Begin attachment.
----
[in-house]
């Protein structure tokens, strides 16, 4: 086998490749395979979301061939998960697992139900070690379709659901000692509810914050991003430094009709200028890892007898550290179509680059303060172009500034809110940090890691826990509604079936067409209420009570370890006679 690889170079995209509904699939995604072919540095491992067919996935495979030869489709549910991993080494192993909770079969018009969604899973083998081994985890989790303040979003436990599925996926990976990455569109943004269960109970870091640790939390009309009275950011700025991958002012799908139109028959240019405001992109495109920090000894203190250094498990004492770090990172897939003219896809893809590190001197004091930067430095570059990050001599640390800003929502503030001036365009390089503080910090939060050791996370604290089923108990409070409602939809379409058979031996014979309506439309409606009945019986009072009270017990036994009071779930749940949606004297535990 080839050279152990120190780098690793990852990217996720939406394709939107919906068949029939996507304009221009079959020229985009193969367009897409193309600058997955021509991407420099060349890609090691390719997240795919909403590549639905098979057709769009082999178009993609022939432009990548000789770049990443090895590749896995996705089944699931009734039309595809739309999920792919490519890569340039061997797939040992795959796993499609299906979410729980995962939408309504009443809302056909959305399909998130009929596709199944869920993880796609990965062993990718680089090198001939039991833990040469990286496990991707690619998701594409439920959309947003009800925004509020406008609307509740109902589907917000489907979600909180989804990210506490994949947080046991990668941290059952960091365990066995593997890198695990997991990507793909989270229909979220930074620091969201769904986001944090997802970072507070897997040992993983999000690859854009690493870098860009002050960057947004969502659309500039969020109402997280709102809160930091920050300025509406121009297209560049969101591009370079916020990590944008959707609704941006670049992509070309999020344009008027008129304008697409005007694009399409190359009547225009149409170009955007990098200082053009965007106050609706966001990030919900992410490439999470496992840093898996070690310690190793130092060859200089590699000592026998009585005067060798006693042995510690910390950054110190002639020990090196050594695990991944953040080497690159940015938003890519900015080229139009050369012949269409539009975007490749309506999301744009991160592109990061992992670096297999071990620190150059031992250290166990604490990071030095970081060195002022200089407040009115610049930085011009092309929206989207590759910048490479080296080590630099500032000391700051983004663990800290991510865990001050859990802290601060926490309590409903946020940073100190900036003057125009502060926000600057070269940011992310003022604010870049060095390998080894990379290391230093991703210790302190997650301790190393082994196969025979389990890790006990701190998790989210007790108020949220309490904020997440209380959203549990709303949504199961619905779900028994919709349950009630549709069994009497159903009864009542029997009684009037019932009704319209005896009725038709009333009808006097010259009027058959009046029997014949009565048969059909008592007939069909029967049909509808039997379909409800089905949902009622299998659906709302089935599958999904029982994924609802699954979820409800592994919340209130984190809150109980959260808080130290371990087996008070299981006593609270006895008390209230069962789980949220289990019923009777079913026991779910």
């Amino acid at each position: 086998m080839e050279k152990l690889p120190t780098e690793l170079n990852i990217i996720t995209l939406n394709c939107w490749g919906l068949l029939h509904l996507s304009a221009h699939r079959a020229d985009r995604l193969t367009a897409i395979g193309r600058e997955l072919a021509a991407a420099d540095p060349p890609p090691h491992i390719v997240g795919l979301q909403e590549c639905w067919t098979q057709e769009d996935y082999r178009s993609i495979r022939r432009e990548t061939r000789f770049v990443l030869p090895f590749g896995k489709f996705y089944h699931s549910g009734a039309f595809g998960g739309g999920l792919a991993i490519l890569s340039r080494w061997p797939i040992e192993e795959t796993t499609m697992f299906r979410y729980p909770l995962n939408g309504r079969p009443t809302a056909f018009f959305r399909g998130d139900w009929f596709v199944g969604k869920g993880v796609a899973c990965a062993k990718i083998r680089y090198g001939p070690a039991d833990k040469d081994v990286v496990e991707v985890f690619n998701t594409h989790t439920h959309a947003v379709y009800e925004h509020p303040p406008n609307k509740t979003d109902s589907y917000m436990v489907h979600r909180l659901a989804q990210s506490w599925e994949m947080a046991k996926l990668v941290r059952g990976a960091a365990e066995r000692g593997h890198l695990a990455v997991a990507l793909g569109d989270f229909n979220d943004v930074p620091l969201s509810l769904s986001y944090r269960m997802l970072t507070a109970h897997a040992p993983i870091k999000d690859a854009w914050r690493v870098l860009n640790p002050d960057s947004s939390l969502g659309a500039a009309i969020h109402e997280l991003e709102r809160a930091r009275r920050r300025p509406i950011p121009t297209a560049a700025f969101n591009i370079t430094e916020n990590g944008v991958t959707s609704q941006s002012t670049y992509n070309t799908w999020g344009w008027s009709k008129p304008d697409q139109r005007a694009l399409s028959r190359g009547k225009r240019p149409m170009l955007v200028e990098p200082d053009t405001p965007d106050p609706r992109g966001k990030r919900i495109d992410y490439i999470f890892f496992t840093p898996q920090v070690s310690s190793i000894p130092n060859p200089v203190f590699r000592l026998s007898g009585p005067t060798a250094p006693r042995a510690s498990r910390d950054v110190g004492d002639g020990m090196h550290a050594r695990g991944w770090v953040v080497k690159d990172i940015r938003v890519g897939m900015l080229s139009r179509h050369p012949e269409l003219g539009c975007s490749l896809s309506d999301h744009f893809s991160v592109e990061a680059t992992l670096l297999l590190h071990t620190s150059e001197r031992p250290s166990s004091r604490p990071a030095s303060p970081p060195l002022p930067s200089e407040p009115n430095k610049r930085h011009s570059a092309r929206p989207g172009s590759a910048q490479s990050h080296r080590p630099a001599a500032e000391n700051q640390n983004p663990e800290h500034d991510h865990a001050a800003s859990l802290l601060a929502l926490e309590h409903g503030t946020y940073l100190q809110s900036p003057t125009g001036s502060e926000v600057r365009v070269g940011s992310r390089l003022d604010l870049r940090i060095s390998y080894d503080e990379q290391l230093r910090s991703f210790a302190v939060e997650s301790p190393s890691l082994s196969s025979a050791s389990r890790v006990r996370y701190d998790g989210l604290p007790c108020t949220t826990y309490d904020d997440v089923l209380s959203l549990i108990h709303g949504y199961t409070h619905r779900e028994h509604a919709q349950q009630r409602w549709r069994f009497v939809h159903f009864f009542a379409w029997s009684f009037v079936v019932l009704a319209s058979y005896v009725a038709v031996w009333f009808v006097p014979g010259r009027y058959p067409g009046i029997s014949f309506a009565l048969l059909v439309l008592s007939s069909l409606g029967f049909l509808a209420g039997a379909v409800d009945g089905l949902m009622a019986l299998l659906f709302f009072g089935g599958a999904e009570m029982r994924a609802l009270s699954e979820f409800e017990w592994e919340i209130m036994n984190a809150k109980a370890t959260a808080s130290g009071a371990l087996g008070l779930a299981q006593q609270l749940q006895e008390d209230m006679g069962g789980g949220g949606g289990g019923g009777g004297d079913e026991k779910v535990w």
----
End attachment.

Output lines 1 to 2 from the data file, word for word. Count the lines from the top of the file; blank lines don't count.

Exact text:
[in-house]
């Protein structure tokens, strides 16, 4: 086998490749395979979301061939998960697992139900070690379709659901000692509810914050991003430094009709200028890892007898550290179509680059303060172009500034809110940090890691826990509604079936067409209420009570370890006679 690889170079995209509904699939995604072919540095491992067919996935495979030869489709549910991993080494192993909770079969018009969604899973083998081994985890989790303040979003436990599925996926990976990455569109943004269960109970870091640790939390009309009275950011700025991958002012799908139109028959240019405001992109495109920090000894203190250094498990004492770090990172897939003219896809893809590190001197004091930067430095570059990050001599640390800003929502503030001036365009390089503080910090939060050791996370604290089923108990409070409602939809379409058979031996014979309506439309409606009945019986009072009270017990036994009071779930749940949606004297535990 080839050279152990120190780098690793990852990217996720939406394709939107919906068949029939996507304009221009079959020229985009193969367009897409193309600058997955021509991407420099060349890609090691390719997240795919909403590549639905098979057709769009082999178009993609022939432009990548000789770049990443090895590749896995996705089944699931009734039309595809739309999920792919490519890569340039061997797939040992795959796993499609299906979410729980995962939408309504009443809302056909959305399909998130009929596709199944869920993880796609990965062993990718680089090198001939039991833990040469990286496990991707690619998701594409439920959309947003009800925004509020406008609307509740109902589907917000489907979600909180989804990210506490994949947080046991990668941290059952960091365990066995593997890198695990997991990507793909989270229909979220930074620091969201769904986001944090997802970072507070897997040992993983999000690859854009690493870098860009002050960057947004969502659309500039969020109402997280709102809160930091920050300025509406121009297209560049969101591009370079916020990590944008959707609704941006670049992509070309999020344009008027008129304008697409005007694009399409190359009547225009149409170009955007990098200082053009965007106050609706966001990030919900992410490439999470496992840093898996070690310690190793130092060859200089590699000592026998009585005067060798006693042995510690910390950054110190002639020990090196050594695990991944953040080497690159940015938003890519900015080229139009050369012949269409539009975007490749309506999301744009991160592109990061992992670096297999071990620190150059031992250290166990604490990071030095970081060195002022200089407040009115610049930085011009092309929206989207590759910048490479080296080590630099500032000391700051983004663990800290991510865990001050859990802290601060926490309590409903946020940073100190900036003057125009502060926000600057070269940011992310003022604010870049060095390998080894990379290391230093991703210790302190997650301790190393082994196969025979389990890790006990701190998790989210007790108020949220309490904020997440209380959203549990709303949504199961619905779900028994919709349950009630549709069994009497159903009864009542029997009684009037019932009704319209005896009725038709009333009808006097010259009027058959009046029997014949009565048969059909008592007939069909029967049909509808039997379909409800089905949902009622299998659906709302089935599958999904029982994924609802699954979820409800592994919340209130984190809150109980959260808080130290371990087996008070299981006593609270006895008390209230069962789980949220289990019923009777079913026991779910």